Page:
Parents reject schools where violence and prostitution are rampant

Parents reject schools where violence and prostitution are rampant

After a stalemate with the education department, parents in one of Gauteng’s high-pressure districts are breathing a sigh of relief because their children will begin high school on Monday.

In another region, some parents do not know where their children would be sent, while others attend school on a rotational basis once every week.

In some regions, tensions are escalating because private and public schools share school grounds, despite the department’s efforts to accommodate all children.

Following a meeting with Gauteng education MEC Matome Chiloane, 170 parents who denied placement at a satellite school registered as New Kempton Park Secondary in the Ekurhuleni North District were finally placed at the Dowerglen High School in Edenvale.

The parents rejected the placement of their children at New Kempton Park Secondary School, which is located on the same grounds as the private EASTC Technical School, citing the prevalence of prostitution and drug dealing in the neighborhood.

This year, EASTC Technical School, which is managed by Ekurhuleni Artisans and Skills Training Centre, began with little under 200 students in grades R to 8. When the Sunday World visited the school this week, the principal, Sheunesu Nyika, stated that the aim was to increase the grades as this year’s incoming students advanced to higher grades.

On the site of the New Kempton Park Secondary School, construction is currently proceeding. Separated by a metre-tall mesh fence, the school’s prefabricated structures are identical to those of the private school.

Parents of the 395 unplaced students were persuaded by the Gauteng department of education to accept placement at New Kempton Park Secondary School.

“Regrettably, despite our department’s concerted effort, the parents of the unplaced students in Kempton Park have expressed safety concerns about the area surrounding this satellite school and are therefore refusing this placement. However, contacts with the parents will continue in a meeting with the MEC scheduled for January 31, according to a statement from department spokesperson Steve Mabona.

Approximately 117 parents told Chiloane at the meeting, which was held at the adjacent Kreft Primary School, that they would rather have their children placed in mobile classrooms at other schools than accept the offer at the new school.

“Our children are adolescents in a poisonous atmosphere. I was offered free medicines. Even though I am an adult, they had the arrogance to offer me medicines to try. Our children will be exposed to this environment,” remarked a parent who wished to remain anonymous for fear that her child will be victimized.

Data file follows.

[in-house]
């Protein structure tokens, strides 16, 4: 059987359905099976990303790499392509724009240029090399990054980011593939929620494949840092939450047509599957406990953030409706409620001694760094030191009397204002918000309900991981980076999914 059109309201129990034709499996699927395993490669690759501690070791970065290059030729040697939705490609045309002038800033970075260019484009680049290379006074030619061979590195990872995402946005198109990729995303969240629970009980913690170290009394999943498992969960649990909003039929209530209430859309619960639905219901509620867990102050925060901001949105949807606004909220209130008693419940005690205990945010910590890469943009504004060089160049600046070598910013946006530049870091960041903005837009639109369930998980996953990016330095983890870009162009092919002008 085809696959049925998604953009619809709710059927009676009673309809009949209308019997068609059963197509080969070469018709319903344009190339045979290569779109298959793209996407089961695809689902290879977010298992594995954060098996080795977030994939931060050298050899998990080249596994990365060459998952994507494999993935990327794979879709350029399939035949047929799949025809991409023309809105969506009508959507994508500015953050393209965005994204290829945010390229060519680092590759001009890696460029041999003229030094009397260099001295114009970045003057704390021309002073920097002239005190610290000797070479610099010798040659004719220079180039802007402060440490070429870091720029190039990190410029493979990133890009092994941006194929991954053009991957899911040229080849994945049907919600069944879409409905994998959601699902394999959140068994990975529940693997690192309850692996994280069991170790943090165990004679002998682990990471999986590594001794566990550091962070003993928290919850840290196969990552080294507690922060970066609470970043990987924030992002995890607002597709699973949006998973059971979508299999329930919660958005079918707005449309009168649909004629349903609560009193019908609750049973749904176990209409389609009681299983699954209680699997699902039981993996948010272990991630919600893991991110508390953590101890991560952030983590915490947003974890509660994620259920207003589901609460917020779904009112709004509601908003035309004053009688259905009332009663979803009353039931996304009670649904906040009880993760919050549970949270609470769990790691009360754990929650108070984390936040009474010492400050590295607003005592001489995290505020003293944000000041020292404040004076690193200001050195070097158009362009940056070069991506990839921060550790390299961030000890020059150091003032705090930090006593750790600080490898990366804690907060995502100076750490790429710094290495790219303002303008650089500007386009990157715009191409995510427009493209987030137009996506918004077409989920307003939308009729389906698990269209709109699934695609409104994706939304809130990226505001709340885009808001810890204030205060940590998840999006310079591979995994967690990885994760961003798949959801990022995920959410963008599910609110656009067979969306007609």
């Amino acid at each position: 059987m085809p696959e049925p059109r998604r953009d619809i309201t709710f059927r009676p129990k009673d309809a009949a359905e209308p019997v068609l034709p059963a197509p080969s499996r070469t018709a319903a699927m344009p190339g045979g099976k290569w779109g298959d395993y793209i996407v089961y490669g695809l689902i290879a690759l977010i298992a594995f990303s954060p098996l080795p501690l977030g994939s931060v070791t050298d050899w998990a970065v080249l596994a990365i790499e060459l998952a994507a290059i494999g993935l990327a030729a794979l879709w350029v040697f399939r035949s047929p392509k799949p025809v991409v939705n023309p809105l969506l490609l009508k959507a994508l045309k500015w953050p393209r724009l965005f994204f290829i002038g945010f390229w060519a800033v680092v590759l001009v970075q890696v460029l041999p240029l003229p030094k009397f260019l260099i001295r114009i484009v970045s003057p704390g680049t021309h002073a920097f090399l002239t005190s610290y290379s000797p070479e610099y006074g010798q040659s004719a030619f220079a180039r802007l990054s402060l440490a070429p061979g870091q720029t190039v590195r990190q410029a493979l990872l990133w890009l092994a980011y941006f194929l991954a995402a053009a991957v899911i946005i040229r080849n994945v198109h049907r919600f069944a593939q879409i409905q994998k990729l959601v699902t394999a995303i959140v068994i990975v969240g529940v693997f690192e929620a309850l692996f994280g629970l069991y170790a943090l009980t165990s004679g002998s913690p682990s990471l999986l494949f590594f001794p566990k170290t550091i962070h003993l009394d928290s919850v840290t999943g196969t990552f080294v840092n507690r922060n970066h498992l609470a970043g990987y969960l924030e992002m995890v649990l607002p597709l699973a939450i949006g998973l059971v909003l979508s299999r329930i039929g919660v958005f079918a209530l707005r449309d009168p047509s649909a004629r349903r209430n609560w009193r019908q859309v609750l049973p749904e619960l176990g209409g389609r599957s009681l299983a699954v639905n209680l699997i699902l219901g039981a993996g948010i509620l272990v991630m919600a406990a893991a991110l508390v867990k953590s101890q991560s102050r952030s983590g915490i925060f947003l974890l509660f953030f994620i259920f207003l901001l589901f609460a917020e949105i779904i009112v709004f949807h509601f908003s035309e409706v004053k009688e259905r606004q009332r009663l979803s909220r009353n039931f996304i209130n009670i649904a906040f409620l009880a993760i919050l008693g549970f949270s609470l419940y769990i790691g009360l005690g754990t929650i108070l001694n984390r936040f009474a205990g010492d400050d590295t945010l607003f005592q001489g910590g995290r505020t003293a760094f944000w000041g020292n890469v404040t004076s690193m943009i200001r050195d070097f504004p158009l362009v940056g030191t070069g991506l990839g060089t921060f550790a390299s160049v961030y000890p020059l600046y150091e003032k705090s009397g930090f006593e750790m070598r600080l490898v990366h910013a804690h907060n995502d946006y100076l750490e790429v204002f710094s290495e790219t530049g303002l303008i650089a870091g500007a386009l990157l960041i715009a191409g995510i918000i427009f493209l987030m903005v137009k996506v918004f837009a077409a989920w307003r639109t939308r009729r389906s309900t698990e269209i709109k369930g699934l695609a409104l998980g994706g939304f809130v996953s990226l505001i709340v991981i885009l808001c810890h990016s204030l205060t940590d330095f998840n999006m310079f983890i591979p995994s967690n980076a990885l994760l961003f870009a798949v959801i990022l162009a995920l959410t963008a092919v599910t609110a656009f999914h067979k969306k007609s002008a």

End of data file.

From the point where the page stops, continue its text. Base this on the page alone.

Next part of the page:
She stated that Chiloane informed them at the meeting that the department could not get mobile classes.

Another parent who attended the meeting with the MEC but declined to give their identity stated that they would let their children to attend other established schools in the area on a rotating basis.

“The region is the center of prostitution and drug trafficking. I was surprised to see approximately 200 girls roaming the grounds. There are drug sellers in every direction. He stated that our children will not be safe.

We have a concern with the surrounding environment, not with the satellite school. The MEC arrived with a security convoy, but we cannot afford that for our children,” he said.

Thursday, Mpoku Tau of the Gauteng department of education informed parents that their children would be attending Dowerglen High School in Edenvale and that the department would provide transportation.

“I’m glad it didn’t come to a point where we would have been forced to protest,” she said.

“A total of 170 parents have been assigned to Dowerglen. Birchleigh, Birch Acres, Norkem Park, Terenure, Edleen, Van Riebeck Park, and Kempton Park West are our hometowns. This weekend, as parents, we will help the department determine where our children will be picked up.

Tomorrow, my child will finally begin high school. While his pals discussed their new schools, he was not coping with his absence from school.

In the Tshwane West District, parents continued to inquire about placements at Amandasig Secondary School. According to the department of education, 176 Grade 8 students in the Pretoria North district were yet to be placed.

“47 learners have been placed at Amandasig Secondary School and are currently attending classes on a rotational basis,” Mabona said earlier in the week. “This remainder is a result of the initial 223 unplaced learners in our district.”

Sunday World learned from parents and student transportation companies that some unplaced youngsters attend school once every week.

“We do not even know if they will be accommodated at this school or in an another school or neighborhood. A parent whose child is from Soshanguve remarked that it was frustrating.

The department stated that the students would be enrolled in North Park Secondary School’s satellite campus. However, the parents with whom Sunday World spoke were unaware of the school’s location.

In the Johannesburg West District, the department has enrolled 396 students at Robinhood College, a satellite school located in Maraisburg, Roodepoort.

The same building also houses Robin Hood Academy, a private school with approximately 200 students.

Lucken Maniram, the principal of the private school, has verified that they are renting their portion of the school, which was formerly the Crown Christian School, from Grace Bible Church.

Concerned parents have already expressed their displeasure with the public school being located on the same campus, according to him.

Mabona did not respond to sent queries. He pointed the Sunday World to the department’s Monday statement.

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